The hardest thing about coaching is ... I think the hardest thing today is recruiting athletes to come out of their comfort zone and try athletics. In all the sports I coach, recruiting athletes is a big part of it. If you give a kid a choice to go out on a mat or field and risk the chance of failure and having their flaws exposed, having to work hard to be successful or staying at home playing video games, it’s hard to convince them to come out for sports today. But the rewards of the hard work and the lessons from failures are the core of building character and that’s the great part of coaching, being part of the journey.

The biggest reason I continue to coach is ... Once again, just being part of the athlete’s journey, experiencing the thrills of victory, the agony of the defeat, and helping to learn the lessons along the way.

My real job off the court is ... I have been employed by Clearfield County as a probation officer for the past 23 years. Once again helping with the development of our youth. I am currently the school based probation officer at Clearfield High School, so that has definitely helped me continue coaching.

The person(s) who influenced me to get into coaching ... I believe my college coach, Roger Crebs is the person that inspired me to get into coaching. He was very hard on me, but for all the right reasons, and he guided me in the right direction many times while I was in college. He made me grow up, and I am sure it would have taken a lot longer without him.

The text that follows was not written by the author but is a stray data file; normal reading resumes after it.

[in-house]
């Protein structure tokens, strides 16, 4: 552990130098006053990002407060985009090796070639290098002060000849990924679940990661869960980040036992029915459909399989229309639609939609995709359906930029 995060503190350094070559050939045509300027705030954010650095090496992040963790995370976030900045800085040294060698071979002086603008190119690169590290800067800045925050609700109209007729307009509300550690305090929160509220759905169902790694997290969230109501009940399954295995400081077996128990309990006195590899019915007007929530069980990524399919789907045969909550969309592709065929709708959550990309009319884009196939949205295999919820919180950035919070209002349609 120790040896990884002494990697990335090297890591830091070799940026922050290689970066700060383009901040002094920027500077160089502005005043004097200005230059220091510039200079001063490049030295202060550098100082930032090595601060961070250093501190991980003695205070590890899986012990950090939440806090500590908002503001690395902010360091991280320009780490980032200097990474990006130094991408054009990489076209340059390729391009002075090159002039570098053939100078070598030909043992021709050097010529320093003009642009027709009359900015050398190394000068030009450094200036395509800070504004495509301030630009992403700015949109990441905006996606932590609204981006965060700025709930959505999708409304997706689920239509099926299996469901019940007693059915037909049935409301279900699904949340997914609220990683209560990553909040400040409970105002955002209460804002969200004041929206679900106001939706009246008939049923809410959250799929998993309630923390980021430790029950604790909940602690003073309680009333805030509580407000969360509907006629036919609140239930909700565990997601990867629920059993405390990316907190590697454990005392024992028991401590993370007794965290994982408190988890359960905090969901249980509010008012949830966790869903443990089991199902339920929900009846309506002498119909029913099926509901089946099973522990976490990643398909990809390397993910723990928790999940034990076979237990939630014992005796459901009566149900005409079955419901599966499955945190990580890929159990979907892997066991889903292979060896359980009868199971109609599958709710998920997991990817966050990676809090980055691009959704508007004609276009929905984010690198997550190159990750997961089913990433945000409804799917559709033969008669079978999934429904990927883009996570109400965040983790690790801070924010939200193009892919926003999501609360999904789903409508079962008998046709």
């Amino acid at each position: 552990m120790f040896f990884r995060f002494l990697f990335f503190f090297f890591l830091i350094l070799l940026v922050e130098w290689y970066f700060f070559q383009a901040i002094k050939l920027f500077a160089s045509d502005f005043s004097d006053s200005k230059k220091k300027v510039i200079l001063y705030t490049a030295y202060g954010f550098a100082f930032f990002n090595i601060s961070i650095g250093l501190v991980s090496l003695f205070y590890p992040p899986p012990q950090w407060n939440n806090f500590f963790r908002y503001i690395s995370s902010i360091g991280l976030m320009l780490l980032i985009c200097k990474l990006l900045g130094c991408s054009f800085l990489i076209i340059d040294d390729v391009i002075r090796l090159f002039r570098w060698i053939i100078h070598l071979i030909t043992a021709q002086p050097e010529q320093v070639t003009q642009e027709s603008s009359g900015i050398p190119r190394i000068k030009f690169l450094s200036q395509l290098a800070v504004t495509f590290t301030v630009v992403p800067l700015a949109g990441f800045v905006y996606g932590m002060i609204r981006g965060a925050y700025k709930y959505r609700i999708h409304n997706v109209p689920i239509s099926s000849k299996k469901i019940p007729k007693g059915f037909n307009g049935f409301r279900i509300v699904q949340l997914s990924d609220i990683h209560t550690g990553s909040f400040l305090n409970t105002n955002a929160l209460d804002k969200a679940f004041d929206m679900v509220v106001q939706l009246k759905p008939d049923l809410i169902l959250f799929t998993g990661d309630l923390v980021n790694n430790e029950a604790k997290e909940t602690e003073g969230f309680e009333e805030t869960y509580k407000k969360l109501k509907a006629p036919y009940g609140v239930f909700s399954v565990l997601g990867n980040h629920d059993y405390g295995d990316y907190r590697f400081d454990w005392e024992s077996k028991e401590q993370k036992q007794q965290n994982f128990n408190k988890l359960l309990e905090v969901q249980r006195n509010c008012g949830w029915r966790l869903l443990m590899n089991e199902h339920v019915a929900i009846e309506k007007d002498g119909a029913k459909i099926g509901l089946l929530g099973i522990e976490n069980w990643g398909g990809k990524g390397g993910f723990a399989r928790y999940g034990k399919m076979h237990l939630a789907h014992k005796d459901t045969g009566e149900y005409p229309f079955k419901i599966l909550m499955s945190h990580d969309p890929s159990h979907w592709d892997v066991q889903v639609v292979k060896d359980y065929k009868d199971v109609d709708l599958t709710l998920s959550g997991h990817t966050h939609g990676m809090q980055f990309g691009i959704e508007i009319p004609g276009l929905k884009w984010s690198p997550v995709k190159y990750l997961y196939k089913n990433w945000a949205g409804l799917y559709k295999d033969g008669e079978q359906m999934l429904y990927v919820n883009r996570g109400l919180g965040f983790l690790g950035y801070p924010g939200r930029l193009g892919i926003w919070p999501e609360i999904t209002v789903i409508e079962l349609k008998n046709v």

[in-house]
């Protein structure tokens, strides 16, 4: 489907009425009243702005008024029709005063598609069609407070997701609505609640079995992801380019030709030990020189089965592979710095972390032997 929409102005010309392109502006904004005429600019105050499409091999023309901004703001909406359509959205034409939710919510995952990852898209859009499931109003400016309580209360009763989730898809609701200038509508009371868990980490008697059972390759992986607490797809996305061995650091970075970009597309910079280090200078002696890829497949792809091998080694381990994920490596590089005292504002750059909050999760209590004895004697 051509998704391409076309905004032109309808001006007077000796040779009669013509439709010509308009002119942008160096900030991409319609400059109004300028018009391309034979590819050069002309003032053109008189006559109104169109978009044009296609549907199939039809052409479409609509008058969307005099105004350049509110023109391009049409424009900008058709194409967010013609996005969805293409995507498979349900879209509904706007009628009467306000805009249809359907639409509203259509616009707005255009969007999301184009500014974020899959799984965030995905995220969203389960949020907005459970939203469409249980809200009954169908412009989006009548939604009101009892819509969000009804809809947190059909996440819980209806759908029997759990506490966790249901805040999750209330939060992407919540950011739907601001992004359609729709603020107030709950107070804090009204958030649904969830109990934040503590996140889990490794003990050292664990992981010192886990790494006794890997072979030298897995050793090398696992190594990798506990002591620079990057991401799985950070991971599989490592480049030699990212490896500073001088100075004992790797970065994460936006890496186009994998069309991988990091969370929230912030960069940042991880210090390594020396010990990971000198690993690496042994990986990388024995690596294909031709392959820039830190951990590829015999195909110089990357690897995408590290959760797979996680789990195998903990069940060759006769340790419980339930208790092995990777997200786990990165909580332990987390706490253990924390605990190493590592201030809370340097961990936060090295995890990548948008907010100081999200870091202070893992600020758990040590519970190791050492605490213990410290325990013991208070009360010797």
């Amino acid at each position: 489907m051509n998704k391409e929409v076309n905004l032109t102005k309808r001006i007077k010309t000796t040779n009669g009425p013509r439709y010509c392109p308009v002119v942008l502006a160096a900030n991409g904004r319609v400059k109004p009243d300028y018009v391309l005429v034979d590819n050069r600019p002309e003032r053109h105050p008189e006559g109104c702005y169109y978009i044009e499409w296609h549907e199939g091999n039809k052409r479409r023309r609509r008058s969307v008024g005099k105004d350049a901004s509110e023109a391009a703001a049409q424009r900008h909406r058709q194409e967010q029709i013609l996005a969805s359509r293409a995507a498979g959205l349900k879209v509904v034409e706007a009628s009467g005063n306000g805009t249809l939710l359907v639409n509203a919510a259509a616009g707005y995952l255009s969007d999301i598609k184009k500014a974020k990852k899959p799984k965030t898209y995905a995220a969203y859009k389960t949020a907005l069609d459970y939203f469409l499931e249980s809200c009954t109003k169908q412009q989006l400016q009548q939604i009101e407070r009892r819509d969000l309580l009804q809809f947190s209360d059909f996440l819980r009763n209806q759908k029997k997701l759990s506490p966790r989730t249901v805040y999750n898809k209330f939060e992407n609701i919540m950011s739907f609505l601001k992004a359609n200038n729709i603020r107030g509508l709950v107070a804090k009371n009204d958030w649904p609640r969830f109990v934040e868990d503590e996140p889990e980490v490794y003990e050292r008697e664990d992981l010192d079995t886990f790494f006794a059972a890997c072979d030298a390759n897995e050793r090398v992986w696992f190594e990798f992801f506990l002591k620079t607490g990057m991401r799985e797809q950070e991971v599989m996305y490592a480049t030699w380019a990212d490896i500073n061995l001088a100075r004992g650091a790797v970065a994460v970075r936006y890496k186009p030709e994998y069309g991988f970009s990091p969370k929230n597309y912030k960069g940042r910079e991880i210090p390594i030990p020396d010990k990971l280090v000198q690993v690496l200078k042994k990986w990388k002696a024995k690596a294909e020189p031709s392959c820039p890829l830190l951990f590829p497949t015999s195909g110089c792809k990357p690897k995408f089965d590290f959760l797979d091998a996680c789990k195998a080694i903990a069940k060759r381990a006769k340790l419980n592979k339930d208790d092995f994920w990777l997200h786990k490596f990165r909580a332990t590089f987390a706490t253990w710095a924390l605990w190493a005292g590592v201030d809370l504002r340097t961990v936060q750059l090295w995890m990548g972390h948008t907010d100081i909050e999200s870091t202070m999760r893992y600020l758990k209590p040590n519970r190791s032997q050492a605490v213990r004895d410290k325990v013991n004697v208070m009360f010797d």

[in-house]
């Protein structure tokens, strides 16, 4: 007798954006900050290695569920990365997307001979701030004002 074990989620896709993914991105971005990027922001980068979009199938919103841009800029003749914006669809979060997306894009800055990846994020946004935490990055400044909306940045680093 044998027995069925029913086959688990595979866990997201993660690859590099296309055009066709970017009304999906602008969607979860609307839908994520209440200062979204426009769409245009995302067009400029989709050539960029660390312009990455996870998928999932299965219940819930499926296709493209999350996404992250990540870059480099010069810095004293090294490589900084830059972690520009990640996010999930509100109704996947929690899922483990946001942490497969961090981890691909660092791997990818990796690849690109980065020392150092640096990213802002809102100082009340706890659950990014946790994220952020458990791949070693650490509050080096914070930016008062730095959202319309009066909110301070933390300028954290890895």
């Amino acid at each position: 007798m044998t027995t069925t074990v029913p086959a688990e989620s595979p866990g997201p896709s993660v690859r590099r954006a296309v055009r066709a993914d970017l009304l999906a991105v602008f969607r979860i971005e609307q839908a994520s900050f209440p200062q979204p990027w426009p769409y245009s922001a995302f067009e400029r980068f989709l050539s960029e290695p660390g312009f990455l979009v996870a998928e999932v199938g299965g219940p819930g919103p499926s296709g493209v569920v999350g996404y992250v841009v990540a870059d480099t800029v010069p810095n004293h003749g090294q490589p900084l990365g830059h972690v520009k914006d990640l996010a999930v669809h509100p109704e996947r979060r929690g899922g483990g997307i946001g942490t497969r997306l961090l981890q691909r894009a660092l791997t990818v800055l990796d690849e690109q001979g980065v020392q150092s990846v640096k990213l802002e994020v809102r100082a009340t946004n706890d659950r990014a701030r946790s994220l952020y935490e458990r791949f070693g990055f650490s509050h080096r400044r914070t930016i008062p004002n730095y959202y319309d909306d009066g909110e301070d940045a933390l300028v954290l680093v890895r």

My favorite team/season or game that stands out to me is ... I remember many matches, dual meets, and great moments over my career. Some of my favorites were Jonathan Graham winning his district championship, Shadoe Bauman winning the final match against DuBois to send us to the state team duals, the unbelievable performance of our team in the match against Hempfield in the state wrestle in, and many more. I love seeing our teams rise to the occasion and produce incredible performances that they have worked hard for. The 75th anniversary of Clearfield Wrestling was also a special season and was my only undefeated season in which the team went 15-0 in regular season duals, and 18-2 overall.

Has coaching during the COVID-19 pandemic changed your coaching style ... We have had to change our philosophy on the season definitely.

We started the season by preparing to compete right away, lots of live wrestling and conditioning, not much technique work until after we started competing.

My favorite thing outside of coaching is ... When not coaching something, including my own kids, I am usually hunting or fishing with my boys and now my wife has started to hunt, and I love to vacation with my family.

Recommended for you

Trending Food Videos